Elevator Companies And Grain Commission Headed To Court

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The court case launched by Western Grain Elevators Association concerns a formula, approved by the Canadian Grain Commission, used to calculate how much weight the grain will lose.

In addition to that deduction, elevator companies were allowed, until Aug. 1, 2010, to deduct another 1.1 per cent. It was based on the idea that when grain is artificially dried its moisture level rebounds over the next 24 or so hours as higher moisture inside the kernel migrates to the drier exterior. Knowing this, grain companies often dry grain more to offset the rebound.

So, for example, if an elevator dried 100 tonnes of grain resulting a three per cent drop in the grain’s weight, the elevator company would deduct that three per cent plus another 1.1 per cent for a total of four per cent. The farmer would be paid for 96 tonnes of grain instead of 100 tonnes (100 -4 {100 X 4%} = 96).

Under the new rules the farmer is paid for 97 tonnes (100 -3 {100 X 3%} = 97).

(The CGC has a moisture shrinkage calculator on its website at http://www.grainscanada.gc.ca/guides-guides/drying-sechage/cwldd-pprsc-eng.asp)

“Many in the industry consider the 1.1 per cent rebound factor to be an arbitrary deduction that’s not based on science,” CGC spokesman Rémi Gosselin said in an interview last July.

Because the matter is before the courts, Gosselin declined to comment on it when contacted this month.

The new 0.1 per cent rebound factor is just as unscientific as the 1.1 per cent, said Wade Sobkowich, executive director of the Western Grain Elevators Association (WGEA). He said his association volunteered to work with the CGC on a study to determine what the correct deduction should be, but the offer was turned down.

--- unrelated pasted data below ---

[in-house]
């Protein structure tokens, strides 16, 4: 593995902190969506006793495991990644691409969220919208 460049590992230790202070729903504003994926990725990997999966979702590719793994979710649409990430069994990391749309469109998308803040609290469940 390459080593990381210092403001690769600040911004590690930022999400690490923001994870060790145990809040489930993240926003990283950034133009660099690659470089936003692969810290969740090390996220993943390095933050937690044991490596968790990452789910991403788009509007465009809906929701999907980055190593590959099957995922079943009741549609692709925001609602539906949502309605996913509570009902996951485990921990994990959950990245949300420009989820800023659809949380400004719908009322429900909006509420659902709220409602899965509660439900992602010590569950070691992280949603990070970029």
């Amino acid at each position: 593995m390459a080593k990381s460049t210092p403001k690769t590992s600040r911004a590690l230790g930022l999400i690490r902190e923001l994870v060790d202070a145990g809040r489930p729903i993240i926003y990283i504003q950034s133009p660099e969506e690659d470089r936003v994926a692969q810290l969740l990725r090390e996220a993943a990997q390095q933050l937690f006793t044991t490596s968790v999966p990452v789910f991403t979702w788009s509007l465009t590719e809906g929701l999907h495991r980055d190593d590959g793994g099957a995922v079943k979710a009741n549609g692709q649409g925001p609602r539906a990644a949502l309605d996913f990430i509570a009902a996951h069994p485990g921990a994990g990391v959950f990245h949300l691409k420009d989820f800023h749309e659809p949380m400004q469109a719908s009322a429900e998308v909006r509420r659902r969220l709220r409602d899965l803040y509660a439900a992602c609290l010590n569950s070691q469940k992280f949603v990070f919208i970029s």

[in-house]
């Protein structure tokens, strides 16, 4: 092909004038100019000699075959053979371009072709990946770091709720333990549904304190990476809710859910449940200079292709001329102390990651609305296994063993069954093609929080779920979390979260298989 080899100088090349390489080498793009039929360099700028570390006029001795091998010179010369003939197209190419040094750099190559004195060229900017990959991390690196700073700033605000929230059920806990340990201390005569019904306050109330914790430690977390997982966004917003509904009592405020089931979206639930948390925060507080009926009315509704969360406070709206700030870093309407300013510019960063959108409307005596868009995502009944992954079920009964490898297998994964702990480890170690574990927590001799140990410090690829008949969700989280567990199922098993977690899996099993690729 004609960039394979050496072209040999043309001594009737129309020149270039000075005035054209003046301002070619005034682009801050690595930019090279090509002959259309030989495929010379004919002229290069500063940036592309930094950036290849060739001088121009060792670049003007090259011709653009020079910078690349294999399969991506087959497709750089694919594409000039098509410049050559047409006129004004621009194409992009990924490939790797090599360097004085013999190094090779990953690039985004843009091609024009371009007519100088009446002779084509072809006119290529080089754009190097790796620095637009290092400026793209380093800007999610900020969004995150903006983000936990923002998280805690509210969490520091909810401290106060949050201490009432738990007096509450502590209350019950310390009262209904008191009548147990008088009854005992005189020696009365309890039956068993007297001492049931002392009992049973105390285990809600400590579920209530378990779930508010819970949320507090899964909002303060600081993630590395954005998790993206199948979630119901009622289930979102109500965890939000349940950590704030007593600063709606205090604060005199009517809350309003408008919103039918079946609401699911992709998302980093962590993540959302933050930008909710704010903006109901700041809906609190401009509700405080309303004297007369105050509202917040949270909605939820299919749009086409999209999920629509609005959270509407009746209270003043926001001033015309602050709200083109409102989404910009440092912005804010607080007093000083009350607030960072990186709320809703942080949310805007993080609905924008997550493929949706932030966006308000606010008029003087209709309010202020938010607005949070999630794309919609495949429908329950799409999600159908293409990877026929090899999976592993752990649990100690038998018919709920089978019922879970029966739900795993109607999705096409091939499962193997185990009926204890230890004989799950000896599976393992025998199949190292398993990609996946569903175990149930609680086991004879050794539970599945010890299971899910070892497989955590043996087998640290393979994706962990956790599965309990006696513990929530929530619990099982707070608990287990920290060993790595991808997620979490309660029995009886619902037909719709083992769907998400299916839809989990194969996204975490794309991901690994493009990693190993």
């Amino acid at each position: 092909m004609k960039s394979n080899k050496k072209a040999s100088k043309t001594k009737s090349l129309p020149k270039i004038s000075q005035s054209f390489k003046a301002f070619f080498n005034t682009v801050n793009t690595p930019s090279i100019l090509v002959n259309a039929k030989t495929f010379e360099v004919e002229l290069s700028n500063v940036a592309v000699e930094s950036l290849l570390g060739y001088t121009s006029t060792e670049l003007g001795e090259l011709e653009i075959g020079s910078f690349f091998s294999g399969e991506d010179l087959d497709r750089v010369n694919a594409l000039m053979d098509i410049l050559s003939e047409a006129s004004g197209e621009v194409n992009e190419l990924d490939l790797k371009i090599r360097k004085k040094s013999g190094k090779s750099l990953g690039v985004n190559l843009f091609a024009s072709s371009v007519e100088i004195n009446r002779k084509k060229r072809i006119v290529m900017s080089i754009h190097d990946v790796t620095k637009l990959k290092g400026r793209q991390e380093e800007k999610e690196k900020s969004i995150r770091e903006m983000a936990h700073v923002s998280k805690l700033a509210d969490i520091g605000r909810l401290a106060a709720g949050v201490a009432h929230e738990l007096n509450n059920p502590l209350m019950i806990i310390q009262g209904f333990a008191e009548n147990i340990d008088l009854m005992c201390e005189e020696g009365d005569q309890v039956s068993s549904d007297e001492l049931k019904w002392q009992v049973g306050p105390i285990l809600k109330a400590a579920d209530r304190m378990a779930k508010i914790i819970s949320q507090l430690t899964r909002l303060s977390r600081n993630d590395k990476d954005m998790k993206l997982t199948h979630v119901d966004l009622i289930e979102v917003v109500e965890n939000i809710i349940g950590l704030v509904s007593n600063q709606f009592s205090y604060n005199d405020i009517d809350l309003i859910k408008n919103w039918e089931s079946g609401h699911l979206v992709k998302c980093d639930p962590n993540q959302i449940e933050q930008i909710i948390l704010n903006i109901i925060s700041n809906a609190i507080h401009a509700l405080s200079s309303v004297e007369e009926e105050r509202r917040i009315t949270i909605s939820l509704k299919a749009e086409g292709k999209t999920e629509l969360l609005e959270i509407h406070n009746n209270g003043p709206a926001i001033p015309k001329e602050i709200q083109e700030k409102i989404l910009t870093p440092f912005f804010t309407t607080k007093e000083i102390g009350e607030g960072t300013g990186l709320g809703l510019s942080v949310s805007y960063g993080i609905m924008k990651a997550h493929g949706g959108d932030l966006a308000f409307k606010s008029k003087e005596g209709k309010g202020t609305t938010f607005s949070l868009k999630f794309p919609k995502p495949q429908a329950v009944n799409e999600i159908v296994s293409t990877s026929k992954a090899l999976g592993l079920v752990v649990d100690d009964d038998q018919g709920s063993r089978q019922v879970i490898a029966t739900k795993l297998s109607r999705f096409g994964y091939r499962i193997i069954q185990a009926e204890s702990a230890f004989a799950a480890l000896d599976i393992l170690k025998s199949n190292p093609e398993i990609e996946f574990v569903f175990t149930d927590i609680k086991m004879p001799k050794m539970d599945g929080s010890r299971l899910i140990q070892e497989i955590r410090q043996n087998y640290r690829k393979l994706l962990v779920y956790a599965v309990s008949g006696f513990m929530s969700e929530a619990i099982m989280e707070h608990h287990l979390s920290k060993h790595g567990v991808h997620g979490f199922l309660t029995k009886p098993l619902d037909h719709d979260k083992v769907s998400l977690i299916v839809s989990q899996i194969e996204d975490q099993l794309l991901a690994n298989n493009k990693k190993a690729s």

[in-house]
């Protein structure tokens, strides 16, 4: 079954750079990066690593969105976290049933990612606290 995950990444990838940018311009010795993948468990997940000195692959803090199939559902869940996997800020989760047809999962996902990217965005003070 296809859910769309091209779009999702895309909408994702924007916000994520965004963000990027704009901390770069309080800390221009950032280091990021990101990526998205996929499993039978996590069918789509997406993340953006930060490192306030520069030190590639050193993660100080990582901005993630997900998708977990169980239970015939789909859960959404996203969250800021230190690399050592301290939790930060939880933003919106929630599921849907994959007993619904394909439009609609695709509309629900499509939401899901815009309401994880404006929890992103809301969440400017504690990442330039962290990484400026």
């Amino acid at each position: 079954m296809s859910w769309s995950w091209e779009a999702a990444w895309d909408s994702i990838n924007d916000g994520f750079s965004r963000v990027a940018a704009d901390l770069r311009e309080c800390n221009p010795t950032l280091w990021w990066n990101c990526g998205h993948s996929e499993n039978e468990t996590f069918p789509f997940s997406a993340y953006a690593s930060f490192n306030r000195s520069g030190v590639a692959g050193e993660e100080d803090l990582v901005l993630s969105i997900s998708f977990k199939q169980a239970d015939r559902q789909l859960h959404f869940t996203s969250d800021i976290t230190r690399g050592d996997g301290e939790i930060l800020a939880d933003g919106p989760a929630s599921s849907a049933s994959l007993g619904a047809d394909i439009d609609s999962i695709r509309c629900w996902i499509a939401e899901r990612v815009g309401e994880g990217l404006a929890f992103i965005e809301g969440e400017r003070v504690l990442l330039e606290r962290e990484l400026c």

“We say the CGC has the right to set moisture rebound but not the right to prohibit it and what they’re doing is basically prohibiting it,” Sobkowich said.

If the change in rebound factor is costing elevator companies money they could adjust the tariffs deducted from what farmers are paid when they deliver grain, but the expense would be a hidden, he said.

“It’s not fair to bury this sort of thing in the tariffs,” Sobkowich added.

“We have no interest in trying to take something that’s not ours. We just want to find the right number and that’s the CGC’s responsibility. It says so in the regulations. The CGC needs to operate on science and what happens in the real world and not on politics or what looks good from an optics point of view.”

The CGC has quasi-judicial powers. Those who oppose its order can appeal to the Federal Court.

The WCEA did just that last fall and the Federal Court has agreed to hear the complaint but a court date has not been set, Sobkowich said.

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